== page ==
Category Archives: Studies/Reports/Audits

Report: Government Wasted Millions in Katrina Contracts

Source: Associated Press, Thursday, March 16, 2006

WASHINGTON — The government wasted millions of dollars in its award of post-Katrina hurricane contracts for disaster relief, including at least $3 million for 4,000 beds that were never used, congressional auditors said Thursday. The Government Accountability Office’s review of 13 major contracts — many of them awarded with limited or no competition after the Aug. 29 hurricane — offers the first preliminary overview of their soundness. Waste and mismanagement were widespread due to poor planning and miscommunication, according to the five-page briefing paper released Thursday. That led to money being paid for services, such as housing or ice, that were never used.

No-bid prison medicine contracts were mismanaged, new boss says

Source: By STEVE BOUSQUET, St. Petersburg Times (FL), March 14, 2006

After a scathing audit of two no-bid contracts for prescription drugs for prison inmates, interim prison boss James McDonough is considering scrapping the deals and having the state do the work itself. “It was a poorly managed contract,” McDonough said after testifying Monday before a legislative committee. “I think this is a classic case of mismanagement.” At issue are two contracts worth $84-million between the prisons and TYA Pharmaceuticals of Tallahassee: one to repackage medications for prisoner use, the other to split tablets. The larger deal, worth $72-million, began in 1998 under a Democratic administration. The second, worth $12-million, was inked last year. ….. Among the problems cited: The Corrections Department did not seek bids, did not have adequate records of a former prison official who later went to work for TYA, did not run background checks on TYA employees and did not keep adequate paperwork.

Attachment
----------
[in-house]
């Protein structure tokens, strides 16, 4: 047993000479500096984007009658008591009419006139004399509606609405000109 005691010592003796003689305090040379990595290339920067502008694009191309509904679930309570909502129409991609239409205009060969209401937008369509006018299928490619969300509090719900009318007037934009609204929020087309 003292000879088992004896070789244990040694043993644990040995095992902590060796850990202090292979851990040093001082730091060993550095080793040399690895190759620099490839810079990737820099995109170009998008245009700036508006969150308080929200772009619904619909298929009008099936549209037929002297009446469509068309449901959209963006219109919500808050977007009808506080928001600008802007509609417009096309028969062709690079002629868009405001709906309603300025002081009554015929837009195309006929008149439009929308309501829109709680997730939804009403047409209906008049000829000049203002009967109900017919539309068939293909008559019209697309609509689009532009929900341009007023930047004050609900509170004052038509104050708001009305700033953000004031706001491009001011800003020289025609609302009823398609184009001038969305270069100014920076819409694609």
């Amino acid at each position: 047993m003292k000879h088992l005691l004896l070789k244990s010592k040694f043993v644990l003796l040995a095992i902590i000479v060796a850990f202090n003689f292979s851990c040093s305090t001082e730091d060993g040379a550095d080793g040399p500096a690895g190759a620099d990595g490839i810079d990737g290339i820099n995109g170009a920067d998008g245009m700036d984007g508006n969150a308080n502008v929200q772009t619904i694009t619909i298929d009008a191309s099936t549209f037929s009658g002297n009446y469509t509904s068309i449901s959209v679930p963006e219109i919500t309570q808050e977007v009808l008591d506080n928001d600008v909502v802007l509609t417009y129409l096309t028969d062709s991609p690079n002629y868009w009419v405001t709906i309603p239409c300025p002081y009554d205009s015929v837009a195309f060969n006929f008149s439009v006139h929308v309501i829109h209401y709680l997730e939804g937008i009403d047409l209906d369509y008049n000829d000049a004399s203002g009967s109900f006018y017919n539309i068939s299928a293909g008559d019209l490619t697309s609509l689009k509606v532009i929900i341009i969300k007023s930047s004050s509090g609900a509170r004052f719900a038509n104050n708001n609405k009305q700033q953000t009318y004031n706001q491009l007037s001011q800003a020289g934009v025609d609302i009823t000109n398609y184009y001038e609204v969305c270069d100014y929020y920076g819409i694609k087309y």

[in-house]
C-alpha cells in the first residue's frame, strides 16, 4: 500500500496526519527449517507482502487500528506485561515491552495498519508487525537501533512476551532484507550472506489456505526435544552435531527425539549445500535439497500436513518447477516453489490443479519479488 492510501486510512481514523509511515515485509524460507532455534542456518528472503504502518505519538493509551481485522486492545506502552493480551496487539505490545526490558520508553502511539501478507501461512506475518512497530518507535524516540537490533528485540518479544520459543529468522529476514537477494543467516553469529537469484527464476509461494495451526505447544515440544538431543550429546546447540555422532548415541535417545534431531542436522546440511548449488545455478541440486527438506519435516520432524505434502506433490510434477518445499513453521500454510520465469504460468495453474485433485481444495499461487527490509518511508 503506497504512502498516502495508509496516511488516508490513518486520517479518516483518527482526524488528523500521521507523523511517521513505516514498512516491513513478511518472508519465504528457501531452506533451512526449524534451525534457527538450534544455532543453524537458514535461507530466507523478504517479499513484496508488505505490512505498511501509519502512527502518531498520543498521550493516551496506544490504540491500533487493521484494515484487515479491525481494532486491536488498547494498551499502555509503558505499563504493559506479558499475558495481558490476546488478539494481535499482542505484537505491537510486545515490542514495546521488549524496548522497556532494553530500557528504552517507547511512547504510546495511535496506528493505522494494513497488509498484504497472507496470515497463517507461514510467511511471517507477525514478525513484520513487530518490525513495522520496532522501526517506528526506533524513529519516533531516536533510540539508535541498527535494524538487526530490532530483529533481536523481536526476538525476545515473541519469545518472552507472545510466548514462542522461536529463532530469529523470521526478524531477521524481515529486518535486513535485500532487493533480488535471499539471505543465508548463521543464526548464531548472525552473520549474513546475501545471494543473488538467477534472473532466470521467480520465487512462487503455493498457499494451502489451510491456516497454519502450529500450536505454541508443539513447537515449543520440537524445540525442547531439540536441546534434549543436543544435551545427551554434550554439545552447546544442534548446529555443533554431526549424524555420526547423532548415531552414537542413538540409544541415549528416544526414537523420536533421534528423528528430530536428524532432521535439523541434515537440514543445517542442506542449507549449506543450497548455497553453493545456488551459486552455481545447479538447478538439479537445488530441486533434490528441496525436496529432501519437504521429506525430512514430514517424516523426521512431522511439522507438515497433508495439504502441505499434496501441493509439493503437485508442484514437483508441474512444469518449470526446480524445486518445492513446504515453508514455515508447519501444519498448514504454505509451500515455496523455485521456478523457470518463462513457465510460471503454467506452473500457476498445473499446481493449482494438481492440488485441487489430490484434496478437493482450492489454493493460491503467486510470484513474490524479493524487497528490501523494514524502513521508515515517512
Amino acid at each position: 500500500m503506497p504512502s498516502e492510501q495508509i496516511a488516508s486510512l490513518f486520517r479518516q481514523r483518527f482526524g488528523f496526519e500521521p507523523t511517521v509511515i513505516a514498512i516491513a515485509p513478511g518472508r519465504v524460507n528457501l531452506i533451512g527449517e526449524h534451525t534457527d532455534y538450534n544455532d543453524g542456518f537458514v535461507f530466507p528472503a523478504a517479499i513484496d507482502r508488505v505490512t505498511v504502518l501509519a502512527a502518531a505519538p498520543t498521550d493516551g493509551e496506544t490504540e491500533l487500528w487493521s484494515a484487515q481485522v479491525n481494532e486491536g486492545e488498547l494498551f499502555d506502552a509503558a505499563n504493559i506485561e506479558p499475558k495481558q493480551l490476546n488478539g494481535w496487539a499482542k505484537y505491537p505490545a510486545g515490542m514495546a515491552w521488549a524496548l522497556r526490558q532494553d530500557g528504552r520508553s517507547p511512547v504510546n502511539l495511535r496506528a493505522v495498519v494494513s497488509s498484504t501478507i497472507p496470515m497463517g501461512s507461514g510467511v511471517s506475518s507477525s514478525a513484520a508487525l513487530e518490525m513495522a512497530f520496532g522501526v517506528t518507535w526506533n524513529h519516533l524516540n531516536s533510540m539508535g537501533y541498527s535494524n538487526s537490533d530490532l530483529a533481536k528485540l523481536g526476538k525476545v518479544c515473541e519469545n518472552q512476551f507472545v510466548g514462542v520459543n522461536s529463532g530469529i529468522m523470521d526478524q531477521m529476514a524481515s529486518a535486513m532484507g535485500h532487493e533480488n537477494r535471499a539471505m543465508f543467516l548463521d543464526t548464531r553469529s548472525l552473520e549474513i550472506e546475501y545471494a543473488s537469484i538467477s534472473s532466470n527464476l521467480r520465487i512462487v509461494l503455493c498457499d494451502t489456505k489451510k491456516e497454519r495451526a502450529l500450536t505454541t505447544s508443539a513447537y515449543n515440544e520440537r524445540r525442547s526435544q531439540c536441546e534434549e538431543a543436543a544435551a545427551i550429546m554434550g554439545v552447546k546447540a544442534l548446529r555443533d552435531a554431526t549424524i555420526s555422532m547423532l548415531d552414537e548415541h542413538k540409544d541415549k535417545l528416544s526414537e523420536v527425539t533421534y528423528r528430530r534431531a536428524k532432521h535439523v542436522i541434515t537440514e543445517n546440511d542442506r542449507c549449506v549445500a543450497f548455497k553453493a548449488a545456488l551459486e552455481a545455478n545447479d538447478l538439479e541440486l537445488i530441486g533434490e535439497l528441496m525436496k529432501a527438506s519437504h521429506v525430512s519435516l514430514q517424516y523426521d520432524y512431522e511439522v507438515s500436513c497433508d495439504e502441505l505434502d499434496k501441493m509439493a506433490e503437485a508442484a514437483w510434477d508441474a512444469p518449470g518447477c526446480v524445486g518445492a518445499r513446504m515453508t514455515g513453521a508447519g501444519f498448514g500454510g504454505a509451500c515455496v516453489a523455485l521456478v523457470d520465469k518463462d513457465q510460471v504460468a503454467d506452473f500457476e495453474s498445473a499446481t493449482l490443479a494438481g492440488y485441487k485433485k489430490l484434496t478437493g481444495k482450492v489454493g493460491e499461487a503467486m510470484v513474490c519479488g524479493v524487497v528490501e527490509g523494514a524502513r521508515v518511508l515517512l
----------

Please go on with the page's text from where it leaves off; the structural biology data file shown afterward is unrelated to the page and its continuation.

State software system bid gets outside auditor

Source: DON WALKER, Journal Sentinel (WI), Feb. 7, 2006

Mindful of the fallout from the Adelman Travel contract, state Administration Secretary Stephen Bablitch has brought in former state auditor Dale Cattanach to oversee the selection process for a massive new information system the state wants to install. Bablitch brought Cattanach in as part of Democratic Gov. Jim Doyle’s directive to provide greater public assurance about the bid process, said Tom Solberg, a spokesman for the Department of Administration. “We want to make sure there is transparency to the process,” he said. “We want it to be fair.”

State audit finds privatized payroll often late, wrong

Source: By POLLY ROSS HUGHES, Houston Chronicle (TX), Jan. 18, 2006, 12:34AM

AUSTIN – Health department staffers discovered overdrafts on their personal checking accounts last fall when a private payroll contractor missed deposit deadlines for 80 workers, according to a highly critical state audit released Tuesday. Other state workers reported that they didn’t get paid on time or they didn’t get paid correctly, including for overtime. But when the Texas Health and Human Services Commission stepped in to fix problems under a contract with the global billing services firm, Convergys Corp., new obstacles arose.

Audit shows problems with state sales-tax receipts

Source: By DON WALKER, Milwaukee Journal Sentinel (WI), Dec. 22, 2005